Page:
A West Virginia University researcher believes increased funding from the National Institutes of Health shows NIH’s commitment to exciting advancements in neuroscience research, a field that ranges from neurological disorders like dementia to mental health disorders like PTSD.

“At WVU we are working on a wearable brain imager that is very unique and with enormous potential, as part of our current BRAIN initiative planning grant,” said Julie Brefczynski-Lewis, Ph.D. of the WVU School of Medicine. “This announcement makes us hopeful to continue with our truly multi-disciplinary project, which involves developments in radiology, engineering, psychology, and neuroscience.”

NIH today (Oct. 13) announced that it will double its investment in the BRAIN Initiative in 2016, funding $150 million in research at 60 universities across the U.S.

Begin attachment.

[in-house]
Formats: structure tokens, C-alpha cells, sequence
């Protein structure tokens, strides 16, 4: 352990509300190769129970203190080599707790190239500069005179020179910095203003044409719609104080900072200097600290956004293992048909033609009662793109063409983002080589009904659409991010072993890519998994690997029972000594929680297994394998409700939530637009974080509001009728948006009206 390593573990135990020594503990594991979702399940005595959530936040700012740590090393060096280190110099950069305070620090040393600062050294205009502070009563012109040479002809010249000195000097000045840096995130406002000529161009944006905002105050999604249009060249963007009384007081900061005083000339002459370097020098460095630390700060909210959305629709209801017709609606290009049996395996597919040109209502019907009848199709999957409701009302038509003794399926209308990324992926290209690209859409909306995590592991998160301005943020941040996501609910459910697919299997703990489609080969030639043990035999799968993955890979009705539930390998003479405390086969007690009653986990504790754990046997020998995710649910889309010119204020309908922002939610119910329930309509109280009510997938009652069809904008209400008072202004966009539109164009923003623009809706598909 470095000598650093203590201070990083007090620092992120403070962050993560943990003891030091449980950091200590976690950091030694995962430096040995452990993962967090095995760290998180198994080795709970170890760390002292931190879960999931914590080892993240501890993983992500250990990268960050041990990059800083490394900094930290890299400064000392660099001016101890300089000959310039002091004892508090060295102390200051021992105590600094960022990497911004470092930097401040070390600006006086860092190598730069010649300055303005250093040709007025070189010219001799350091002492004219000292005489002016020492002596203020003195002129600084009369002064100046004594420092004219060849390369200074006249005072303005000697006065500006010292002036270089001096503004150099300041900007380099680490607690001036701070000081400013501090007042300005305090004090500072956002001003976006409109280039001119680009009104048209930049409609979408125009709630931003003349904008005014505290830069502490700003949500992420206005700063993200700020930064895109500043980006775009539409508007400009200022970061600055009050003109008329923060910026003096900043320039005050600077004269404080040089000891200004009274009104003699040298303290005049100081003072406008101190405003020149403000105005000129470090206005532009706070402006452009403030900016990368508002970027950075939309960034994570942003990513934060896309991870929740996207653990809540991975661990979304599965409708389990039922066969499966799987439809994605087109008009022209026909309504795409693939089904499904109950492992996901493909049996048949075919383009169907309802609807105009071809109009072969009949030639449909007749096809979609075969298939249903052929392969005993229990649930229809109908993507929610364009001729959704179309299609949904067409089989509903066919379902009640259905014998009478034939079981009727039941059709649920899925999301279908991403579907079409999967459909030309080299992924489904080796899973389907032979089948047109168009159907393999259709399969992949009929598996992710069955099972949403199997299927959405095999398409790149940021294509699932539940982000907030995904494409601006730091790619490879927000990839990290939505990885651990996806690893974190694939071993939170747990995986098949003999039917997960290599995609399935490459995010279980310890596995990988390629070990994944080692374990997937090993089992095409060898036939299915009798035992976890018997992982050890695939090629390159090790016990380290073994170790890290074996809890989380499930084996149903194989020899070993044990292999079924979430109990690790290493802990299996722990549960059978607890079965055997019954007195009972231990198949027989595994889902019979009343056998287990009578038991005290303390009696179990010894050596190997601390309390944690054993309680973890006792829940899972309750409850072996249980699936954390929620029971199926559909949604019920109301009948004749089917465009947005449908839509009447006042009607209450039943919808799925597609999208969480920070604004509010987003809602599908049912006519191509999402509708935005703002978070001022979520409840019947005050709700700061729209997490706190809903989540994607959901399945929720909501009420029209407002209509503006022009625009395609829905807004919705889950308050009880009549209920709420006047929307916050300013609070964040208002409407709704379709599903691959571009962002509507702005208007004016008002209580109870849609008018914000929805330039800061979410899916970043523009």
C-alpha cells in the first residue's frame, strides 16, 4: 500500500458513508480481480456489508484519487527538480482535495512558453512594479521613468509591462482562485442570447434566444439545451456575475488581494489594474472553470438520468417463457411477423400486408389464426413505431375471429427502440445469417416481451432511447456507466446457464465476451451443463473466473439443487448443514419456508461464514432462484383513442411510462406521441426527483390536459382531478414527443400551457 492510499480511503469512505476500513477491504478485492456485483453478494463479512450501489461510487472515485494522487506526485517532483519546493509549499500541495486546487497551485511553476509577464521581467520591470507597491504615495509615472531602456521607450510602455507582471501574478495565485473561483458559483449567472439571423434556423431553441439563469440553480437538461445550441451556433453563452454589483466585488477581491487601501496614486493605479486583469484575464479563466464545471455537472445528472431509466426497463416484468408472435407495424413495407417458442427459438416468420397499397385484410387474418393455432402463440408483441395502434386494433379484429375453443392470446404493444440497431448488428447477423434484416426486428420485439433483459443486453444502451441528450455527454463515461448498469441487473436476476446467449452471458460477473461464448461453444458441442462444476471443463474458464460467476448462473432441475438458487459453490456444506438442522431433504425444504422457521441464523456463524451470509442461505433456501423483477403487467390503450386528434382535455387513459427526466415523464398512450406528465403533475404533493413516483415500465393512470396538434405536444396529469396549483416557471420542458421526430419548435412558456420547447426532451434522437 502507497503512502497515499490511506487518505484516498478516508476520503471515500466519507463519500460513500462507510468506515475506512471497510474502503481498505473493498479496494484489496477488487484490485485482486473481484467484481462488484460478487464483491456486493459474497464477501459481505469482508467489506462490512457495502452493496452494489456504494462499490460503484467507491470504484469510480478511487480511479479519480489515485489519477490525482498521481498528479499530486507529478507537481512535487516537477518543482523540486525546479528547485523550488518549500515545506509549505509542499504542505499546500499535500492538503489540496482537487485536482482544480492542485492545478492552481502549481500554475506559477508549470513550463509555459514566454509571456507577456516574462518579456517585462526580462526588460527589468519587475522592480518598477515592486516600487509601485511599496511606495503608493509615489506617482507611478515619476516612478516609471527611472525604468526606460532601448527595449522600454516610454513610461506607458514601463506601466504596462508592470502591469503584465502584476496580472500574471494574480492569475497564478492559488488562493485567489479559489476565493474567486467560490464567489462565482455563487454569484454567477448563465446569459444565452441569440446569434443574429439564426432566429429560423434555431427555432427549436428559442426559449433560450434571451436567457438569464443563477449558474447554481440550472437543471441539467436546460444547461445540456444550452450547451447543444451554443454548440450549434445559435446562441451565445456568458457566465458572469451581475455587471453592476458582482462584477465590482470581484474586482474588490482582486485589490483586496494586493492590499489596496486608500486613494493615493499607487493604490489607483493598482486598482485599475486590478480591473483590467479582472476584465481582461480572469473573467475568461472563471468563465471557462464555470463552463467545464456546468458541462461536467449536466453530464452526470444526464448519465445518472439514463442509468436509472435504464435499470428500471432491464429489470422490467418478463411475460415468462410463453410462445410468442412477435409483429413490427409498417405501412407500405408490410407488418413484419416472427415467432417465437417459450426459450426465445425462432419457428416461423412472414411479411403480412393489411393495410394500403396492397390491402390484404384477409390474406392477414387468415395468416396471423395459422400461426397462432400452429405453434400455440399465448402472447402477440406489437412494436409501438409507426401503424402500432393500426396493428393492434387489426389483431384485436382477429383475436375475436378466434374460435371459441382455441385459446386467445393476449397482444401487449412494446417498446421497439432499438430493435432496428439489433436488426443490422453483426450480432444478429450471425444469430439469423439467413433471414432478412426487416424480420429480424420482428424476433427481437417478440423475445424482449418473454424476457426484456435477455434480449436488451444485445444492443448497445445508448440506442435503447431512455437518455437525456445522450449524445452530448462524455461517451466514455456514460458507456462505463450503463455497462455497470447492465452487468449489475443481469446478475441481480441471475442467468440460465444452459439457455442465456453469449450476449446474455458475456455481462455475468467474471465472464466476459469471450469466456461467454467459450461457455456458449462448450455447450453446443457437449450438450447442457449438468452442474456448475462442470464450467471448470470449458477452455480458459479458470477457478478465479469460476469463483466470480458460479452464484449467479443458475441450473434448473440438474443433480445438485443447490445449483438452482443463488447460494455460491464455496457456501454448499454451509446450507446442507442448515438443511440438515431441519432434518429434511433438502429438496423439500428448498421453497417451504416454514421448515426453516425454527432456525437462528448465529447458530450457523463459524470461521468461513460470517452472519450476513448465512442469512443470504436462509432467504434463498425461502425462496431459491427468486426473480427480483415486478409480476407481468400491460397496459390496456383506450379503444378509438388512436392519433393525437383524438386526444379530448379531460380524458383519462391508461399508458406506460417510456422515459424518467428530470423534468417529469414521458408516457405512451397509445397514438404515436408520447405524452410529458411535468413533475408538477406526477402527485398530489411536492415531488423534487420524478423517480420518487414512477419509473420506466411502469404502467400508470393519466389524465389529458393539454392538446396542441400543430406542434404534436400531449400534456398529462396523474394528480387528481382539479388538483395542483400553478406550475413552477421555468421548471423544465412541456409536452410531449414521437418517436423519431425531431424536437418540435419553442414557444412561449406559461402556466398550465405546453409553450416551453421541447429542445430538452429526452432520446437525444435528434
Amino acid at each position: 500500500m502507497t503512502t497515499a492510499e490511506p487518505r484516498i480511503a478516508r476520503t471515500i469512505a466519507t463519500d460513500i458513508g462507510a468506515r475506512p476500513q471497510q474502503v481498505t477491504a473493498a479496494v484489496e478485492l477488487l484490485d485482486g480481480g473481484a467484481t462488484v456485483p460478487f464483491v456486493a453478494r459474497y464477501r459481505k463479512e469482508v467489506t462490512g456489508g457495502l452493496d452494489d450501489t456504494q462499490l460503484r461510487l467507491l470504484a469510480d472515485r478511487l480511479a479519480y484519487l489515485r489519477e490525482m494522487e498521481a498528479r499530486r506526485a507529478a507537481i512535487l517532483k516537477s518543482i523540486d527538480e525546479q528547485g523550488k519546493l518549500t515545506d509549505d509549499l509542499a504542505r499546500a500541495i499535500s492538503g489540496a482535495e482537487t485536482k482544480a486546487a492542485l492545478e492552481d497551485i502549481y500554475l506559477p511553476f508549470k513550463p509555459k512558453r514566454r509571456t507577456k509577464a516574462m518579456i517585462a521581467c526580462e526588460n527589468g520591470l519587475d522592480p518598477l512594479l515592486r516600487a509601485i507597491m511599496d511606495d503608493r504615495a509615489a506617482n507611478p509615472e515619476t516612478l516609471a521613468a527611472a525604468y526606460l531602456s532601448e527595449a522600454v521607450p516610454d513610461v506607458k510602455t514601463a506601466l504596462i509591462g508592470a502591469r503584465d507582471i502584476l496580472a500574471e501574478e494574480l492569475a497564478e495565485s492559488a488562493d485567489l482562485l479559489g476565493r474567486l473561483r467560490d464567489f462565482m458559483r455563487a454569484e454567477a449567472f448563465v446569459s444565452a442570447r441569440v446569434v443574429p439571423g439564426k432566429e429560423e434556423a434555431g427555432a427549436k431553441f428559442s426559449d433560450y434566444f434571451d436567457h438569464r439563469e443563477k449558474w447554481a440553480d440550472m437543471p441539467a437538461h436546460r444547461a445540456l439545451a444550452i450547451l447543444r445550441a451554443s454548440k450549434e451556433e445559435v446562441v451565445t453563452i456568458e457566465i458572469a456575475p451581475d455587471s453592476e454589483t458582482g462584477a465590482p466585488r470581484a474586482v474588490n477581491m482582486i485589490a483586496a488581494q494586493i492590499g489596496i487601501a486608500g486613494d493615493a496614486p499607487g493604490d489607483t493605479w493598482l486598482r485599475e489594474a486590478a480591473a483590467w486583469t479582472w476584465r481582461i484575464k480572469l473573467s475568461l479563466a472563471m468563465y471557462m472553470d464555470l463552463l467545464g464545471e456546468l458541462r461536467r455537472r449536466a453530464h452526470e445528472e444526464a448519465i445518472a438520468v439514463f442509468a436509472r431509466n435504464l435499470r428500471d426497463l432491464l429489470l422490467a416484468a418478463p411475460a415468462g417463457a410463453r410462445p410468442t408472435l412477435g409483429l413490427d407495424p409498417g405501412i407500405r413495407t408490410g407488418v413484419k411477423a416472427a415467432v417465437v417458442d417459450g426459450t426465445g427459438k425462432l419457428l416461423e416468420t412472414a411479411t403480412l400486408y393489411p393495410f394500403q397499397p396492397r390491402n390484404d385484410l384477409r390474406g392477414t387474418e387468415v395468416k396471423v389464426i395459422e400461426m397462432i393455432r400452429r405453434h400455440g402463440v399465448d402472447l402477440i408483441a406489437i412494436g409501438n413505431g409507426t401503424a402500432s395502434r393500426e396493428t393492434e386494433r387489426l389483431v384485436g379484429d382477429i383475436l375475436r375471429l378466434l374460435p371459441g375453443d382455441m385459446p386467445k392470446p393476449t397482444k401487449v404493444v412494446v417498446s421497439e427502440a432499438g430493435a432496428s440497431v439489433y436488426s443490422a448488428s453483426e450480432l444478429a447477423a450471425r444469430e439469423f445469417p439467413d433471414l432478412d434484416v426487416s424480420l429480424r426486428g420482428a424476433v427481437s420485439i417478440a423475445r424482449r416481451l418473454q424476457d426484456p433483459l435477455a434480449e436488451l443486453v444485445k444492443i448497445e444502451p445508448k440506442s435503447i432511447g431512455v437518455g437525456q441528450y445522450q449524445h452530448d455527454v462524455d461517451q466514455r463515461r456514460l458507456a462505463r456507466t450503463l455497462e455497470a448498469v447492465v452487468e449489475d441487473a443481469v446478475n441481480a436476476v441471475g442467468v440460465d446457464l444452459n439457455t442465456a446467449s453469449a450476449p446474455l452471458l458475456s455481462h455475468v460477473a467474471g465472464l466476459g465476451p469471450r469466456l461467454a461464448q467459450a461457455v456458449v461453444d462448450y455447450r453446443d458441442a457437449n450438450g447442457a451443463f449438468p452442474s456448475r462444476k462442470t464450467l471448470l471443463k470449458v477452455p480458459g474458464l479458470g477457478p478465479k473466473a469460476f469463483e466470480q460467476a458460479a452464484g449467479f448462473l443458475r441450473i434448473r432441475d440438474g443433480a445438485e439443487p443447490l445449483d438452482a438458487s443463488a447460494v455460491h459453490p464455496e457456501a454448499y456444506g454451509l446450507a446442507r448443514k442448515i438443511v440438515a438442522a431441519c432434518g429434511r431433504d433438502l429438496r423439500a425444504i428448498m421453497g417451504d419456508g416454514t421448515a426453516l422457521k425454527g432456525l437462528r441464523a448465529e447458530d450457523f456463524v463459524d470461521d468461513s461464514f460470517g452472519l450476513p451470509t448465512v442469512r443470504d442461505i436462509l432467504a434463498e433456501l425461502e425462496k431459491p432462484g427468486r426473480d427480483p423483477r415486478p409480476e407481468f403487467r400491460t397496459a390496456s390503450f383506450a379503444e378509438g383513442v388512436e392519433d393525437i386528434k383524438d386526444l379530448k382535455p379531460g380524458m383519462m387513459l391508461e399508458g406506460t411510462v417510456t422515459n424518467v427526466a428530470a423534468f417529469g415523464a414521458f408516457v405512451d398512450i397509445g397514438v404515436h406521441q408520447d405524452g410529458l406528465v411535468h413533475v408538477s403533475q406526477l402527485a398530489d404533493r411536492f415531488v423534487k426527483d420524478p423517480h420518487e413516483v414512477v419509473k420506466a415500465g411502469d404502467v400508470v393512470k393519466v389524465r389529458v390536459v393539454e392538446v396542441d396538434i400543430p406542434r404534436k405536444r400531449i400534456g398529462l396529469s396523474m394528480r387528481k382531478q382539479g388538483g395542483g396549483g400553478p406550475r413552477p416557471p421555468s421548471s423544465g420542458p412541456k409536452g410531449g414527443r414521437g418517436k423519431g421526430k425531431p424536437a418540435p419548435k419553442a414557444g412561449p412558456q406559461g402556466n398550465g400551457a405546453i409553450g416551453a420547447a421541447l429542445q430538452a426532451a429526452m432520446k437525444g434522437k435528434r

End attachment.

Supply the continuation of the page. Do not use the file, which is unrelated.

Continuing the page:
In the release, NIH highlighted the success of the research already under way at WVU. Brefczynski-Lewis is leading the wearable brain imager project. The helmet allows doctors to watch the activity of a person’s brain during a more natural state, such as walking through a park.

NIH awarded her a $1.5 million research grant when the program was announced in 2014.

With the additional funding, Brefczynski-Lewis hopes to develop a more sophisticated imager. “We want a model that allows a moving subject so we can better study stroke recovery and movement disorders, as well as other mental and neurological health mechanisms,” said Brefczynski-Lewis.

The research involves a WVU-wide team, as well as outside collaborations with industrial partners like GE and other academic institutions.

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CONTACT: Bill Case, WVU University Relations – Health Sciences
304.293.8045, bill.case@hsc.wvu.edu

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